The Garden of Perfect Brightness (Yuanming Yuan) in the western suburbs of the Quing capital, Beijing, was begun by the great Kangxi (r. 1661-1722) and expanded by his son, Yongzheng (r. 1722-1736) and brought to its greatest glory by his grandson, Qianlong (r. 1736-1796). A lover of literature and art, Qinglong sought an earthly reflection of his greatness in his Yuanming Yuan. For many years he designed and directed an elaborate program of garden arrangements. Representing two generations of painstaking research, this book follows the emperor as he ruled his empire from within his garden. In a landscape of lush plants, artificial mountains and lakes, and colorful buildings, he sought to represent his wealth and power to his diverse subjects and to the world at large. Having been looted and burned in the mid-nineteenth century by western forces, it now lies mostly in ruins, but it was the world's most elaborate garden in the eighteenth century. The garden suggested a whole set of concepts-religious, philosophical, political, artistic, and popular-represented in landscape and architecture. Just as bonsai portrays a garden in miniature, the imperial Yuanming Yuan at the height of its splendor represented the Qing Empire in microcosm.
Clare Willsdons new book explores the rich history and striking evolution of Impressionist garden paintings. By the 1860s, gardens were highly popular in France; the introduction and cross-breeding of new plant and flower species and the opening to the public of the former royal parks had stimulated a great horticultural movement. With their delight in colour, plein-air effects and modern-life themes, the Impressionists and their followers naturally turned to gardens for artistic inspiration. This book follows the spread of the Impressionist garden in the late 19th and early 20th centuries, and illustrates not only masterpieces of Impressionism by Manet, Pissarro, Renoir, Sisley and others, but also works by such forebears as Delacroix, Corot, Courbet and later figures like Van Gogh, Gauguin, Klimt and Sargent. With its spectacular illustrations and accessible, engaging text, it will appeal equally to the scholar, student, art lover or gardening enthusiast.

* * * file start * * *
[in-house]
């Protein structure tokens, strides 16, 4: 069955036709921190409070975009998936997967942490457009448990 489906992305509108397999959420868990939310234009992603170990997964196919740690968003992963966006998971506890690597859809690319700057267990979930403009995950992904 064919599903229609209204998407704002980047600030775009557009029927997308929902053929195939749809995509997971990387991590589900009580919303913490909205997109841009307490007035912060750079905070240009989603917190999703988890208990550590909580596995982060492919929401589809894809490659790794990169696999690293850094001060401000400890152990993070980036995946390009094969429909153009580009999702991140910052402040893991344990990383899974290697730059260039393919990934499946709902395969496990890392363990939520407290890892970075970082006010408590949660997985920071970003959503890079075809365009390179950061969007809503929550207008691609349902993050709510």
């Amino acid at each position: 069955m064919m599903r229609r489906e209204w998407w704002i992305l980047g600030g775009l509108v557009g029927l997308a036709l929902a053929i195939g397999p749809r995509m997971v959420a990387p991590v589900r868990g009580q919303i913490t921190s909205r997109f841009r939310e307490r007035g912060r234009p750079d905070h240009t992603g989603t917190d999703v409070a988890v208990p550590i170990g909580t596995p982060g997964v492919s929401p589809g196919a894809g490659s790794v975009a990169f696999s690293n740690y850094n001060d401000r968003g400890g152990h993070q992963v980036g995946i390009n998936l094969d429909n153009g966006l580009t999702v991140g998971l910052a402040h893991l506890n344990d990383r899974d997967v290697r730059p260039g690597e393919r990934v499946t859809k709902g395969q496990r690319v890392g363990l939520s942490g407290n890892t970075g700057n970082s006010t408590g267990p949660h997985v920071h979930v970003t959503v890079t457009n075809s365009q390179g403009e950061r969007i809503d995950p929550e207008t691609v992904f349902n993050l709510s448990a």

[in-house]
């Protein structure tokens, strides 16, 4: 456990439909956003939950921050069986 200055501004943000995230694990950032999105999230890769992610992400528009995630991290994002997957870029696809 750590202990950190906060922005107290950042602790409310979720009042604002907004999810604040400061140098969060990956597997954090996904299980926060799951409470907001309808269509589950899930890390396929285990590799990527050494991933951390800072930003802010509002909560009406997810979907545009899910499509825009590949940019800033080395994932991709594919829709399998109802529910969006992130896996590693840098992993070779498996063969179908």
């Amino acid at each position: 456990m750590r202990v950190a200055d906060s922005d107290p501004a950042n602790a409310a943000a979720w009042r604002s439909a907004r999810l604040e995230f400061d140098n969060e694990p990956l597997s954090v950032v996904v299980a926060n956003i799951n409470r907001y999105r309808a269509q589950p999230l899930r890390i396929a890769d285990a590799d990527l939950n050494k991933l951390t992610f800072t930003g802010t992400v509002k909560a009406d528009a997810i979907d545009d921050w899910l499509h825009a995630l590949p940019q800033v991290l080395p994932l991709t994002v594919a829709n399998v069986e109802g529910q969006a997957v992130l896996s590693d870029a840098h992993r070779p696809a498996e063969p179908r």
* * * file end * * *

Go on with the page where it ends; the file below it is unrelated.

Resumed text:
Enchanted Flower Garden Coloring Book Beautiful and relaxing floral art therapy for adults and teens. Relax and de-stress with this creative and calming collection of beautifully drawn garden and floral designs. These artistic floral designs will be fun for everyone to color. You or someone special can discover or rediscover that special touch for coloring with these garden patterns, while being taken into a state of relaxation and calm. Each of the individual drawing is intentionally printed on a single page with the reverse left blank. With the reverse blank, it will be easy to cut out each perfect coloring for displaying or framing purposes. You may also enjoy other stress relief colouring book titles by Bella Mosley including: Creative Animals Coloring Book: The Mindfulness Animal Coloring Book for Adults Balance and Calm: Adult Coloring Book Art Therapy for Grownups The Anti Stress Coloring Book: Relaxing Art Therapy Coloring Book of Stress Relieving Patterns
Historical and didactic essay engineer Arnold Regel.
A Child's Garden of Verses is a novel by Robert Louis Stevenson. A Child's Garden of Verses is the ideal field for the Grown-Up's harvester. It stands alone. There is nothing like it, so intimate, so simply truthful, in our language, in any language. Herein the poet (at last one may use the words "poet" and "poetry" with no reservations) has accomplished that most difficult of feats: he has recaptured in maturity the thoughts, ambitions, purposes, hopes, fears, philosophy of the child. It is our joy, as we listen, to recapture them too. "I also hunted behind the sofa back." The man of genius who can draw from his charmed reader a genuine "I also," is assured of a niche in the heart. The Child's Garden of Verses is one of those books which inspire the feeling - almost the passion-of gratitude. As we read our eyes are a little moist-with satisfaction; and now, when the words have the sympathetic alliance of Charles Robinson's pencil, more so than ever. (Never were author and artist in closer accord. It adds matter to our grief for Mr. Stevenson's early death that he could not see these winsome pictures, especially perhaps the last.) As we read, years fall away, wrinkles are smoothed out, the envious crow removes his foot, world-knowledge so bitterly acquired evanesces, and once again the man is a child at play, and a bird is singing in his heart as of old. In reading these verses, we can exclaim: We also. But this is a slight exaggeration. Only a very few readers could honestly say that, for the Stevenson child is a child of genius, removed from the ordinary child by a wide gulf. It is true that a philosopher has recorded his belief that every child has genius; but, even if that be so, there are degrees. It is given to few to possess the wisdom and imaginings of this little gardener. The difference between the child of genius and the ordinary child may be illustrated by quotation. A Child's Garden of Verses by Robert Louis Stevenson is a great book highly recommended to read ..
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